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Perilous Big Power/UN Interventions Here-There-Eveywhere

Thalif Deen, from the UN courtesy of InterPress Service, 7 October 2016, where the title is “UN Security Council’s ‘Perilous Interventions’ in War Zones” … Emphasis inserted by Editor, Thuppahi.

When the UN Security Council last week discussed the “deliberate” attacks on medical facilities in war-ravaged Syria and Yemen, Secretary-General Ban Ki-Moon implicitly criticized some of the warring nations lamenting that “even a slaughterhouse is more humane” than the ongoing indiscriminate killings of civilians in the two devastating conflicts.The attacks on hospitals, he warned, were “war crimes and violations of international humanitarian law”. But Joanne Liu, International President of Medicins sans Frontieres (Doctors Without Borders), singled out “four of the five permanent members of the Security Council” for the continued atrocities and lambasted them for their role in the attacks against medical facilities. “The conduct of war today knows no limits,” she regretted, pointing out that the failure of the Security Council “reflects a lack of political will among member states fighting in coalitions and those who enable them.”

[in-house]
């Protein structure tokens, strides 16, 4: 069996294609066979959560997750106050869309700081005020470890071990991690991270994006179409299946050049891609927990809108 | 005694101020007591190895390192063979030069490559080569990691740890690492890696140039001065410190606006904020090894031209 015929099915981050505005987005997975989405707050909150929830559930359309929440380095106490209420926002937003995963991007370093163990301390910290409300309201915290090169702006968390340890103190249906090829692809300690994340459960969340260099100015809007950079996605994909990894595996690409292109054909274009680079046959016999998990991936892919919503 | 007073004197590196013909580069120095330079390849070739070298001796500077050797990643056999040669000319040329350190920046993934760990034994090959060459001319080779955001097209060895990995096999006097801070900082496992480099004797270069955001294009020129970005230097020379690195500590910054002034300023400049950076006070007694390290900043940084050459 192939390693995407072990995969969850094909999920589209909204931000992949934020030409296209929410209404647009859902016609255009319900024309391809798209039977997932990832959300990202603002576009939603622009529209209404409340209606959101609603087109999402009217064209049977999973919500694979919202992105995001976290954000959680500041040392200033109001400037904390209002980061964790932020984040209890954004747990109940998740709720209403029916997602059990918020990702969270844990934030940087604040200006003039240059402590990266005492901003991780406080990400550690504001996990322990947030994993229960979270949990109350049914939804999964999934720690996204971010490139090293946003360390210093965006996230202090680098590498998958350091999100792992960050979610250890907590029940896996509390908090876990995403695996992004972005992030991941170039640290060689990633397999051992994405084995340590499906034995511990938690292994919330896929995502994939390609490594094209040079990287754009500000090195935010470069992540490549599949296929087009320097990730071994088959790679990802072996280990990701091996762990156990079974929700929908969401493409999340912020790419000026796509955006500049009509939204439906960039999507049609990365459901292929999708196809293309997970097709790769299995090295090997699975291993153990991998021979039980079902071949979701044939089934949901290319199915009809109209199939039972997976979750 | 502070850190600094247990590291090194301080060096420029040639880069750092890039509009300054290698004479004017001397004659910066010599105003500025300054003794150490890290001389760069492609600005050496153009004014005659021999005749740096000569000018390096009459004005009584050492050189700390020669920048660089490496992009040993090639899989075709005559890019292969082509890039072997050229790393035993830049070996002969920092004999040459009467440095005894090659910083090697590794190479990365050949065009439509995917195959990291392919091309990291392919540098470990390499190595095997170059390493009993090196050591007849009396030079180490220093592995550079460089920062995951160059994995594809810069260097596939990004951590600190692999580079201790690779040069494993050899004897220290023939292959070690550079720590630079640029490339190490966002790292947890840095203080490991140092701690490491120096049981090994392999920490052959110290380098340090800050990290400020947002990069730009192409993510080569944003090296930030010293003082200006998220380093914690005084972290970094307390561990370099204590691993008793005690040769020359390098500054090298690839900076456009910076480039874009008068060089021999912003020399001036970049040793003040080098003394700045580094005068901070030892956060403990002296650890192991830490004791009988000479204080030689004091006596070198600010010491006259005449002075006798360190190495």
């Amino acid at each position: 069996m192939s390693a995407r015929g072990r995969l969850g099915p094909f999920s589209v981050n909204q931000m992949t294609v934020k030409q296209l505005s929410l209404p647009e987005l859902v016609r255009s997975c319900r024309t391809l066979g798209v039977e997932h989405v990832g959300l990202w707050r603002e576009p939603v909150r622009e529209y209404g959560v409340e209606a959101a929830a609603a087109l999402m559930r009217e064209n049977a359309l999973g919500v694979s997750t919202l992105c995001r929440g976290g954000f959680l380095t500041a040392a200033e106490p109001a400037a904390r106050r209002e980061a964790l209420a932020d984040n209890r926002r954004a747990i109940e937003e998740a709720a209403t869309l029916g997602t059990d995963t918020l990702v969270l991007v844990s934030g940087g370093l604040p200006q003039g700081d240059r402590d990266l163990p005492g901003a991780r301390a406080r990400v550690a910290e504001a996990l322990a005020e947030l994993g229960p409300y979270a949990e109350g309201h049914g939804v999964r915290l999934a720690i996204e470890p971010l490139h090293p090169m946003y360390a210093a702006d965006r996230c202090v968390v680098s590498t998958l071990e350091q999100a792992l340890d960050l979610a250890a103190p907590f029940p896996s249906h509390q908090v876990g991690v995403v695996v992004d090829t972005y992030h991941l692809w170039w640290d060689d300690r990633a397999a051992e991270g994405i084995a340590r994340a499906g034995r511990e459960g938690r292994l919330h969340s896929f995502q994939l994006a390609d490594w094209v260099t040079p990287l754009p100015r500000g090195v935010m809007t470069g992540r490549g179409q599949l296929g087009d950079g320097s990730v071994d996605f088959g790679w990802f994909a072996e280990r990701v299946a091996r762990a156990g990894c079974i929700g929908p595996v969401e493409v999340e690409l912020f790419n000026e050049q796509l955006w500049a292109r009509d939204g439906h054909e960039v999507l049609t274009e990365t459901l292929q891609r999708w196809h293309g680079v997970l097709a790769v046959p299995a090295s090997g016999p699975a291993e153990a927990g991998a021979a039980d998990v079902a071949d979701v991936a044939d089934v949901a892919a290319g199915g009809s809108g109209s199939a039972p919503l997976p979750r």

aa-thalif

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Striking Railway Photographs from the 19th Century

The construction of a road and rail network was one of the dimensions of British imperial activity in Sri Lanka. Directed in part by the need for military control in an ear when potential rebellions were at the back of their mind, the goals of surplus appropriation as well as administrative action guided the locale and pace of these developments. Some energetic souls have deposited a treasure trove of photographic images in my email box and I reproduce them here with some from my own collection.

We can begin with what I term “the hard yards of railway construction” — as seen in the two images below and in “A steamengine rounding the bend at “Sensation Rock” in Kadugannawa.

38a+b=colombo-kandy-railway-line 38a=constructing r-way line LION' MOUTH From http://lankapura.com/2009/05/undergoing-constructions-of-colombo-kandy-railway-line-1860/ #IMG 394 & #IMG366 at the British Library Board Continue reading